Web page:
Making the most of a MedTech pilot grant

Véronique Peiffer and Justin Huelman received a Coulter grant to develop their prototype solution for palmar hyperhidrosis, or excessively sweaty palms. (Image credit: Stacey Paris McCutcheon)


In this interview, Véronique Peiffer, an alumna of the Biodesign Innovation Fellowship and the recipient of a Spectrum MedTech pilot grant, provides advice to Stanford innovators who want to take advantage of everything that this mentoring program has to offer.

In 2017, Dr. Peiffer and her cofounder, Justin Huelman, officially founded palmm, the 49th company launched out of Stanford Biodesign. palmm provides a convenient at-home treatment for excessive sweating that stops sweat production on targeted body parts, such as the hands. The system applies a mild electrical current to the skin through wearable garments and has been shown to safely deactivate sweat glands for up to several weeks. 

Their invention won the top award in the UCSF-Stanford Pediatric Device Consortium Pitch Competition on March 29, 2019.

What project were you working on when you applied for Spectrum MedTech funding?

Peiffer: We started developing a bioelectronic therapy to help in the treatment of excessive sweating, a large but under-appreciated dermatologic condition.

Why did you apply for a Spectrum MedTech pilot grant?

Peiffer: Early funding is essential for any project to be able to move to the next step. We focused efforts on R&D-related activities to get ready for future clinical testing. Spectrum funding was very helpful here; we were able to get the equipment we needed and bring our technology up to the next level.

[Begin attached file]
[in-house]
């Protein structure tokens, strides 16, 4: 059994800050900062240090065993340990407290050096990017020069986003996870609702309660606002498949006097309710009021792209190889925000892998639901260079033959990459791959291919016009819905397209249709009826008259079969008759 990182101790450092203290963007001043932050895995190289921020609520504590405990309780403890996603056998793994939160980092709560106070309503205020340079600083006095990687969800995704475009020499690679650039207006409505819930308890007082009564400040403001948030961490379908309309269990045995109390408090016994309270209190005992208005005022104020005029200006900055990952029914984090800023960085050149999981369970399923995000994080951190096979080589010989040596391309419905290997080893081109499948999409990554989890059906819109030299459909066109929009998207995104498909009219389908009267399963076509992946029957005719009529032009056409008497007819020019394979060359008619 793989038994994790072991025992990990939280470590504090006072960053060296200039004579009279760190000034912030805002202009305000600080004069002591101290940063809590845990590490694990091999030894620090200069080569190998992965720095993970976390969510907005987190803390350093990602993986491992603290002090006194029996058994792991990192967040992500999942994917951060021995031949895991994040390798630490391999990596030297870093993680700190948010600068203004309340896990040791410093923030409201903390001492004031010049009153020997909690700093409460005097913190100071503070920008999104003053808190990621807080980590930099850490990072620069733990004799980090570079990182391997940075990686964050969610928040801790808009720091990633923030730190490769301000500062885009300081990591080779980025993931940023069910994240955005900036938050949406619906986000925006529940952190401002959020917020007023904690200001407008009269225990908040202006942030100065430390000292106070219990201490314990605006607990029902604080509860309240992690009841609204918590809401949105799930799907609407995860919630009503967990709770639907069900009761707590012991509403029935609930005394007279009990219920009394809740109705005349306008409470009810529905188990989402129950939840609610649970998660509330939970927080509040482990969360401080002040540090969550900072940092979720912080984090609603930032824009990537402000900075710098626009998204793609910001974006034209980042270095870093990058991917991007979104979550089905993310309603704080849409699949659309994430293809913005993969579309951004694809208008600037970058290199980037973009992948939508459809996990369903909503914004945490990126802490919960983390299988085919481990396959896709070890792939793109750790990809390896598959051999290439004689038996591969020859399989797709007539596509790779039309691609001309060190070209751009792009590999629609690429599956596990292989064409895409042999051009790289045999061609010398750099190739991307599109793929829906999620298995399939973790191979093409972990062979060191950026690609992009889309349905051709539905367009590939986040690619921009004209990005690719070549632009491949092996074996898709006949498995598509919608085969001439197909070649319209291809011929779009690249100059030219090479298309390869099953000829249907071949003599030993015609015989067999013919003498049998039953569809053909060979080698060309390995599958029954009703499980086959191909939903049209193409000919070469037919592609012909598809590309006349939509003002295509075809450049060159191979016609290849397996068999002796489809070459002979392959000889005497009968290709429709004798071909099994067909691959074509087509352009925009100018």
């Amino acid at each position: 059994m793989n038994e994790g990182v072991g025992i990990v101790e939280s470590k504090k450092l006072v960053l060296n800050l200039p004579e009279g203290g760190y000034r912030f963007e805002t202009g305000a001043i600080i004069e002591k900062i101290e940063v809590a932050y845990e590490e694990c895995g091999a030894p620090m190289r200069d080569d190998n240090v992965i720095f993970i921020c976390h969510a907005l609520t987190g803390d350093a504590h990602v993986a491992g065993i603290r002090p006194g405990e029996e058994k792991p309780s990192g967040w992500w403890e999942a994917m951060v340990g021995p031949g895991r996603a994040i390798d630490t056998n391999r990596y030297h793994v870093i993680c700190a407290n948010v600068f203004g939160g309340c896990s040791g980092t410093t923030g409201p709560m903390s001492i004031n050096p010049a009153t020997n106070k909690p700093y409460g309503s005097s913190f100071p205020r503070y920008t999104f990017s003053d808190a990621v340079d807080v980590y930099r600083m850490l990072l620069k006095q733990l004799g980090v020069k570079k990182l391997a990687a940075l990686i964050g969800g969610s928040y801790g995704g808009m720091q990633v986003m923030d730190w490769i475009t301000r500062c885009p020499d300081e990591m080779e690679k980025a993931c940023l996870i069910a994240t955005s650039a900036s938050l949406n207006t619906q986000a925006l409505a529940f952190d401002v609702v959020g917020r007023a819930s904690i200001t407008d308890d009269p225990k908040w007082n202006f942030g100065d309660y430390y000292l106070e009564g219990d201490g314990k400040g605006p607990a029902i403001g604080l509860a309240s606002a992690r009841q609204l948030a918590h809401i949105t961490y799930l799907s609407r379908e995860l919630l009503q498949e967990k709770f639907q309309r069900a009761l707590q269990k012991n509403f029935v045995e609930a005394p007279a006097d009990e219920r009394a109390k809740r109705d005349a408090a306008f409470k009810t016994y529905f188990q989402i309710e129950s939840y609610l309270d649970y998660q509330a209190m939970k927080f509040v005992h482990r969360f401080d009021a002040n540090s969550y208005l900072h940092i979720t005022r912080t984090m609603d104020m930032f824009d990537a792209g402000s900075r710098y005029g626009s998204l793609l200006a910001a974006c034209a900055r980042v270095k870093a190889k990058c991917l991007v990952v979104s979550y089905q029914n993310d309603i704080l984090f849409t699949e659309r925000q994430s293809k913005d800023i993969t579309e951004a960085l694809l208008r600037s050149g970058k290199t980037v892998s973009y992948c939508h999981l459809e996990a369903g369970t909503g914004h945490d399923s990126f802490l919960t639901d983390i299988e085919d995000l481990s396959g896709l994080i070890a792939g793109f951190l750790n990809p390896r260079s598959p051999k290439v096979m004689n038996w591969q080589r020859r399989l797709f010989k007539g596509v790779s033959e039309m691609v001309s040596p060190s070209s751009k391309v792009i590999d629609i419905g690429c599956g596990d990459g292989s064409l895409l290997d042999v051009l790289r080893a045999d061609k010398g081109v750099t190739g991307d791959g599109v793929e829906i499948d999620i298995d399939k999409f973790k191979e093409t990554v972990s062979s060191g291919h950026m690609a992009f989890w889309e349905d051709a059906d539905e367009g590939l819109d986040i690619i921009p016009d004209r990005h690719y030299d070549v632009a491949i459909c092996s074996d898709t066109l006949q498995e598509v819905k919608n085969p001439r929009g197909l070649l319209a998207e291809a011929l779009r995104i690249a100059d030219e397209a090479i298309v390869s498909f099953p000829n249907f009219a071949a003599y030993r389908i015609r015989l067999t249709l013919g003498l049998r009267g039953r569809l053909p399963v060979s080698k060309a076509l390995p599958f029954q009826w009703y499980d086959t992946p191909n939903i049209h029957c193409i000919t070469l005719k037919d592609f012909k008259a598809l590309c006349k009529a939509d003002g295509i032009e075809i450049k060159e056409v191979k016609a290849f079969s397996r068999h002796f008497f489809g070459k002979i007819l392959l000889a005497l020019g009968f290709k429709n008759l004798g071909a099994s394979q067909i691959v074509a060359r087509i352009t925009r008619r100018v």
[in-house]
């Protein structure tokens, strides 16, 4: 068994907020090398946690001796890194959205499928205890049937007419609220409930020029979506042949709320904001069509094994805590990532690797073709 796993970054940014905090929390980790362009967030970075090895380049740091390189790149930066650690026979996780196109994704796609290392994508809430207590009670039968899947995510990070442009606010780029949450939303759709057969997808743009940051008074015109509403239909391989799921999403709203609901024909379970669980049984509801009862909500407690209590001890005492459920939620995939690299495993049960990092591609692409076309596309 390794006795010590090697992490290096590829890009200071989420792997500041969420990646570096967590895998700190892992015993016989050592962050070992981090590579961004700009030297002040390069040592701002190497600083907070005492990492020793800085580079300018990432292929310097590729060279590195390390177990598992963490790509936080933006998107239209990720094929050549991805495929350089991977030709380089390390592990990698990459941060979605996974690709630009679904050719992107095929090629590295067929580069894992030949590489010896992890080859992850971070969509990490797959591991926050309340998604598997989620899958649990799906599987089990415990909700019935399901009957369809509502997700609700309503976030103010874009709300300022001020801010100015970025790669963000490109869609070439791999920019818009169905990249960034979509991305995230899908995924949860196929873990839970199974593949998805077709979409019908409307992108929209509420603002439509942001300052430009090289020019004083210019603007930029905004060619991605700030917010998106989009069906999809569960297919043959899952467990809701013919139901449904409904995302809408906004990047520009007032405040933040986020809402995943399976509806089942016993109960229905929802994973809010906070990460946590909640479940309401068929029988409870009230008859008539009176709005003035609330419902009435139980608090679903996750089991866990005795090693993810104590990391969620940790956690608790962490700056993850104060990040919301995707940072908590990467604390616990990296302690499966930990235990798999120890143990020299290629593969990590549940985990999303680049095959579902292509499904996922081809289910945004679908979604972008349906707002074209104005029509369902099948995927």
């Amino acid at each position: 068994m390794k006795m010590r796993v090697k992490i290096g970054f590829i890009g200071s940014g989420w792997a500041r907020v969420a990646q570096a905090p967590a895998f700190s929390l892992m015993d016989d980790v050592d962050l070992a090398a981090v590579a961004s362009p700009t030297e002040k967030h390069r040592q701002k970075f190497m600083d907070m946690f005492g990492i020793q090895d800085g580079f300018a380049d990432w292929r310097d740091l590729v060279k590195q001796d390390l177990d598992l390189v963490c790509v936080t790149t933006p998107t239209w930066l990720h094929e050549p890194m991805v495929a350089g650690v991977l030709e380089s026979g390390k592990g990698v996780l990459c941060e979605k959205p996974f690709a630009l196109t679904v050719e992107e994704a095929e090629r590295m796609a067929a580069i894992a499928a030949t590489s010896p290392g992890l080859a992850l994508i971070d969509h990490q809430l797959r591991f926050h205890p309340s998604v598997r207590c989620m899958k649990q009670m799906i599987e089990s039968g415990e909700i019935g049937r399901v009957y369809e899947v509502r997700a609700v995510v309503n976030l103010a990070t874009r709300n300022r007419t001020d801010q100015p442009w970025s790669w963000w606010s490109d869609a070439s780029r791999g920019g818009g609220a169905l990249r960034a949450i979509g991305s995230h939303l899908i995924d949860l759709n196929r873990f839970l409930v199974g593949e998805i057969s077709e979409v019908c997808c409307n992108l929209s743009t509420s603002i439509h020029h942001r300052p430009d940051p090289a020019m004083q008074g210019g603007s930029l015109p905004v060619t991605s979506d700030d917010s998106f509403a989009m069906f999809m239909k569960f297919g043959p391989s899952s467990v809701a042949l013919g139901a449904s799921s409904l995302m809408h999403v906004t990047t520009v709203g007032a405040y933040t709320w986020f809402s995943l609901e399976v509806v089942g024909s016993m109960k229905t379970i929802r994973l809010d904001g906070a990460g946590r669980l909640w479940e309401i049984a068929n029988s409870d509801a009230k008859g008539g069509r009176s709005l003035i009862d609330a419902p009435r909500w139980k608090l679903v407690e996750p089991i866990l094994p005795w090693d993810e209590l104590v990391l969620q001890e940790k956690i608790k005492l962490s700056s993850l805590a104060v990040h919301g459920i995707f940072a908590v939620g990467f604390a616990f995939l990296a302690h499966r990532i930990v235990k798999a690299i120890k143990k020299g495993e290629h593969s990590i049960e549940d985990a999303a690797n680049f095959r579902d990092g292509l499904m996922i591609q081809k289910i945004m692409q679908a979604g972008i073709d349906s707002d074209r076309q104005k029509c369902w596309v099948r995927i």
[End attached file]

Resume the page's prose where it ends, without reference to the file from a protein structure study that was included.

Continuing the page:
What advice would you give on choosing a project?

Peiffer: Whatever project you end up working on, make sure the unmet clinical need is there. There are some great video tutorials on need-finding on the Biodesign website.

Any tips on preparing for the initial grant pitch?

Peiffer: Practice your pitch with people whom you trust to give you honest feedback. Make sure to think through what questions the panel may ask, showing that you have thought about different aspects of the project. But it’s certainly O.K. to acknowledge that you don’t have all the answers yet.

What advice would you give to new grantees?

Peiffer: Spectrum will ask you for quarterly updates, so keep good track of your spending! A simple spreadsheet or online tool can help make sure you don’t under- or overspend. This is a helpful tool to ensure you stay on track.

As you are preparing your application, think about who will do what. It helps to set expectations and it will speed up your work so you don’t have to go looking for more talent later on. Also, don’t be too aggressive on your project timelines. Many things take a bit longer than you anticipate.

If you’re using Spectrum funding as a potential trajectory towards founding a company to further develop the technology, try and think ahead: you will need additional funding sooner rather than later. Your Spectrum mentor may be able to help you with this.

What were the best things about your project and grant year?

Peiffer: There are so many amazing people at Stanford University. If you are looking for help, reach out to whomever seems like the best person. Chances are they will be interested in getting involved, or at least they may know someone else who is.

What happened after your grant year?

Peiffer: Out of our Spectrum work, we started a company called palmm. The company is based at the Fogarty Institute for Innovation, where we benefit from a wealth of experience in the MedTech space. Since then, the team has tested the technology with 10+ patients and made significant progress towards a commercial form-factor of the system. Already, palmm has secured multiple grants and is closing a pre-series A investment round to complete product development and validate customer interest with a home use trial.